If you’re not a regular but want to stay visible to potential customers on Smartcat, make sure you log in at least once a month — your profile will be hidden automatically if there’s no activity in your Smartcat account for 30 days.

6. Ask for a review after a job well done

If you’ve managed to snap up a few Smartcat Marketplace jobs already, congrats! Smartcat prompts customers to leave a review for you, but they may be busy and forget, so don’t be afraid to ask them yourself! If you ask nicely and let them know how much you appreciate their feedback, they’ll be more than happy to rate you. You’ll get stars for quality and compliance to deadlines, and they may even write a sentence or two to go with the ratings.

The more reviews you get — and the more positive they are — the higher up in the search results you’ll be when clients look for translators in your language pair and area(s) of expertise.

7. Use Smartcat’s CAT tool

Did you know that the number of words you translate in Smartcat also affects your ranking? The reasoning is simple — the more you translate using Smartcat’s own CAT tool, the better prepared you are to tackle a client’s project on the Smartcat platform. Both the word count and number of projects completed on Smartcat show up on your freelance profile and can considerably boost your chances of getting a job invitation.

So, if you’re not doing so already, try out the CAT tool for your own translation projects and get as familiar as possible with the Smartcat platform as a whole. Beware — you may discover the platform can handle all your translation needs, not just help you find new clients! (And you may wonder why you’ve been spending money on other CAT tools when there’s a perfectly good one online for free!)

8. Add other services

What other services are in your repertoire aside from straight-up translation? Did you know that there’s a section for related services including glossary and translation memory management, quality assurance, interpreting, copywriting, and transcription? If you currently offer some of these services, make sure to showcase them on your Smartcat profile too!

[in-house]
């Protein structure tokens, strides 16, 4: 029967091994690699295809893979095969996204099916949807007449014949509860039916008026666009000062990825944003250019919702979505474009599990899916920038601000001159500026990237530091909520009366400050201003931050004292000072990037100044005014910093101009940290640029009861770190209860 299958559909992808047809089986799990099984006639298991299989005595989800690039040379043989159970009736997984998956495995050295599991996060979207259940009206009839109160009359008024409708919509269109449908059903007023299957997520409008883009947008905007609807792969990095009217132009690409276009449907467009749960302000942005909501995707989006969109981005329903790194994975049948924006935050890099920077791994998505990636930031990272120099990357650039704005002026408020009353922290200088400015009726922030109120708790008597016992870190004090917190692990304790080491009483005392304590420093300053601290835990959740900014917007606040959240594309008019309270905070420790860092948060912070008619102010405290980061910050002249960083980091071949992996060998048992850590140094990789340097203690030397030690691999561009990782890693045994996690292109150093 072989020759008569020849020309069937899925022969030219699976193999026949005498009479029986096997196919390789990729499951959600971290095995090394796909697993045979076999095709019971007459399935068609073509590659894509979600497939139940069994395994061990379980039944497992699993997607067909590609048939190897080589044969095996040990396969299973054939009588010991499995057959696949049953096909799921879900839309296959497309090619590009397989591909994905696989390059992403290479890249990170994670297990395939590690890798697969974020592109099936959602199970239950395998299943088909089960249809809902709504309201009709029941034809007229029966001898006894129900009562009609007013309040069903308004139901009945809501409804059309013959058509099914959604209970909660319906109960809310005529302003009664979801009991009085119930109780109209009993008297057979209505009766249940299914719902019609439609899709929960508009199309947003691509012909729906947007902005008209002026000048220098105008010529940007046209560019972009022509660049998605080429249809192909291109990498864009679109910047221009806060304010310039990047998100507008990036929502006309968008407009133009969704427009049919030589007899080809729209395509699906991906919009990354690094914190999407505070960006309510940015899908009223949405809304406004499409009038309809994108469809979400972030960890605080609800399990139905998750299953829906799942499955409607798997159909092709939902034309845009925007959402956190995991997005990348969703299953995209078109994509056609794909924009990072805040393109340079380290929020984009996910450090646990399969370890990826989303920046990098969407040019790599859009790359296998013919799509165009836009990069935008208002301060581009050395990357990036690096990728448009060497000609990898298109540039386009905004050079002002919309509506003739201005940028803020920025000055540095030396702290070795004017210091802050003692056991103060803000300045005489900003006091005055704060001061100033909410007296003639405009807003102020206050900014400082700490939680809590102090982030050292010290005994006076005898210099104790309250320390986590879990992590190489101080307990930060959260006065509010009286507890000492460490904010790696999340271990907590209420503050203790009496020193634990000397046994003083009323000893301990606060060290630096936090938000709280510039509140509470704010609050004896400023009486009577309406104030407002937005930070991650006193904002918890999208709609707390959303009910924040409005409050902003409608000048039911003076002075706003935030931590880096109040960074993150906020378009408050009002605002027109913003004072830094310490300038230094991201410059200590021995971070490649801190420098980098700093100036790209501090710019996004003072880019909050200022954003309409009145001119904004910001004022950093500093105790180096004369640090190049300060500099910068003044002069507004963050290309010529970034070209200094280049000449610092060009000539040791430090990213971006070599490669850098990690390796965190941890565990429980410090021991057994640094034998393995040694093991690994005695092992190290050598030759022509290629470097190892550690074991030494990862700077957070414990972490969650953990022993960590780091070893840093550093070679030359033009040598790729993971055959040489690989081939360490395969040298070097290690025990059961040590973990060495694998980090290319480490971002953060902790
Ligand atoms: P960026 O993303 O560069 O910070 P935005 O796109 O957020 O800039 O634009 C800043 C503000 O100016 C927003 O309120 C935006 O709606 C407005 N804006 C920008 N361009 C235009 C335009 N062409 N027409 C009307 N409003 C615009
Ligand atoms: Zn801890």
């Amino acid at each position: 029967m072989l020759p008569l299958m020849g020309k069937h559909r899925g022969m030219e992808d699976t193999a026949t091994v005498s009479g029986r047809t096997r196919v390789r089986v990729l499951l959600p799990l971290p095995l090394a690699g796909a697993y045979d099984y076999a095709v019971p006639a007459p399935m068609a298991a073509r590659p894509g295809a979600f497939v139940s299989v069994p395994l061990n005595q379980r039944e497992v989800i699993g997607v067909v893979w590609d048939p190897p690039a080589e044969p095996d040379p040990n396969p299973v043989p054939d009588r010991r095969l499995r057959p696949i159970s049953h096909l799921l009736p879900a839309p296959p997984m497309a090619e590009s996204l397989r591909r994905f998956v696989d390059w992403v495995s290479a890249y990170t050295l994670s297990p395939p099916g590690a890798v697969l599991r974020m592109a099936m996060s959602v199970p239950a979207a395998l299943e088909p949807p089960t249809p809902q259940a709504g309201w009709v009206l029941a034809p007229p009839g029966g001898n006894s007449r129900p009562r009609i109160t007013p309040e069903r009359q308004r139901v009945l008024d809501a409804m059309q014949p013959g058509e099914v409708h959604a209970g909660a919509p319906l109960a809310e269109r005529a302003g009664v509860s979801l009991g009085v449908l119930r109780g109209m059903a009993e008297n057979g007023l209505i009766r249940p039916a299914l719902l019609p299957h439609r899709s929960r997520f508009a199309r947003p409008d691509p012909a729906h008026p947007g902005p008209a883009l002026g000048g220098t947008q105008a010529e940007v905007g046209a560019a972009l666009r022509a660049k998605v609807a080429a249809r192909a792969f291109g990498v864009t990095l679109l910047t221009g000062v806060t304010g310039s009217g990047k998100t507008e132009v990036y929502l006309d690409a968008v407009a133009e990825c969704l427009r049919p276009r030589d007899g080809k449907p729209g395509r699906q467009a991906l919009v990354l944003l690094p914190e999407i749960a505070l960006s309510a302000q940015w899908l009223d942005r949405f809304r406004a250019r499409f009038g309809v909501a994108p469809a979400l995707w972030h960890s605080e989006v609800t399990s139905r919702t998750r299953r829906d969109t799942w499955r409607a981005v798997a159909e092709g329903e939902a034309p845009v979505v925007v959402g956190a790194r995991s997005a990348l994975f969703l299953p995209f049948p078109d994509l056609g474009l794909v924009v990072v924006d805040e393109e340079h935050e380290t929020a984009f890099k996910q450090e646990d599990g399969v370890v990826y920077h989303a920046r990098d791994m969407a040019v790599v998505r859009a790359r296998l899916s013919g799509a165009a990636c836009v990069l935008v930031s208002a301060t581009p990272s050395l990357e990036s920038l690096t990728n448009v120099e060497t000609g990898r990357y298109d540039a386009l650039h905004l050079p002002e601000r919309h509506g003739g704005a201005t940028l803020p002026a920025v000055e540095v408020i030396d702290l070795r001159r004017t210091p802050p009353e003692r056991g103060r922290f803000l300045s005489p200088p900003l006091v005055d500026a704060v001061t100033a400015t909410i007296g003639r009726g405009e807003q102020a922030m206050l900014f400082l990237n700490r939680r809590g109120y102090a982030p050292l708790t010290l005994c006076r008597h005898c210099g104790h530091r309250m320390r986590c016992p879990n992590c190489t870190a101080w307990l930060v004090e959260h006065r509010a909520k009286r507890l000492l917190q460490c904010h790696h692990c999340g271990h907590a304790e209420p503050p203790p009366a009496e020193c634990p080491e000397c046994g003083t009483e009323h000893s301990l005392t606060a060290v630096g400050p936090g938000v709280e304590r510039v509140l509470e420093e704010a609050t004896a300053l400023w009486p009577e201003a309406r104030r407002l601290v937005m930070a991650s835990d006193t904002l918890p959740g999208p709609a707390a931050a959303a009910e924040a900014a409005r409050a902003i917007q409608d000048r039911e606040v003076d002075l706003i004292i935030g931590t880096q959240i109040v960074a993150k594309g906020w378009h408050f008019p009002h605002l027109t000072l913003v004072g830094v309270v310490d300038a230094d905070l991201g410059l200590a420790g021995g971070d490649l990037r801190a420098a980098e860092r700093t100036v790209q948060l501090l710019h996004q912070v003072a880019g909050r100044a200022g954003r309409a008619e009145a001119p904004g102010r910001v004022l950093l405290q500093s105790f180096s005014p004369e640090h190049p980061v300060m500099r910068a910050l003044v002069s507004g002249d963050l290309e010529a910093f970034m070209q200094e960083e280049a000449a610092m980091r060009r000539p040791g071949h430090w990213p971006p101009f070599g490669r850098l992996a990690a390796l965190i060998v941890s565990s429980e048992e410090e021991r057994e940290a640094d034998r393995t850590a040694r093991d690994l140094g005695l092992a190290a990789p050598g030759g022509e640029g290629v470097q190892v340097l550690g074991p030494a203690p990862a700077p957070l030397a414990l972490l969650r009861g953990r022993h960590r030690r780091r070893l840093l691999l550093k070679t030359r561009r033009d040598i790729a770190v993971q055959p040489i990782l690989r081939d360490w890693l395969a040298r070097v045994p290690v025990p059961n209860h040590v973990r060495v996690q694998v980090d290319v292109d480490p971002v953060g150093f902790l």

9. Make sure your profile is 100% complete

Once you’ve made all the necessary changes to your profile, check that the profile completion bar in the top right corner is at 100%!

If it’s not 100%, go through your profile and check that there’s something in each section: services and rates, personal details, contact info, education, work experience, and portfolio.

The portfolio section is where you upload your own documents, but it’s not restricted to previous work samples — you can upload certificates, diplomas, or anything else you think your potential clients would be interested in. Again, only include relevant documents!

Another vital feature you need to be aware of is the “Show me in search results” setting in the “Privacy settings” tab. If you’re not available for new translation projects make sure you turn this off. And remember to turn it back on when you’re open again!

10. Proofread your profile

You may think this is a given, but you won’t believe how many online profiles there are out there with glaring mistakes! There is absolutely no excuse for silly typos and mistakes, so go through your profile carefully and make sure that that’s not what’s keeping clients from working with you! Read it through five or six times if need be.

If you’re worried that you’re not aware of some mistakes because English is not your first language, there’s an easy solution for that too — do a skill swap. Reach out to a fellow translator who is native in English and offer to proofread something for them in your native language in exchange for them proofreading your Smartcat profile. A few fixes here and there can make all the difference!

Wow your next client with your new Smartcat profile!

That’s it! Now, stop procrastinating and go action these 10 tips now to help you get more jobs in the Smartcat Marketplace. And let us know what you made of them. Did they help? Any favorites? Any you hadn’t even considered? We’ll be listening in the comments!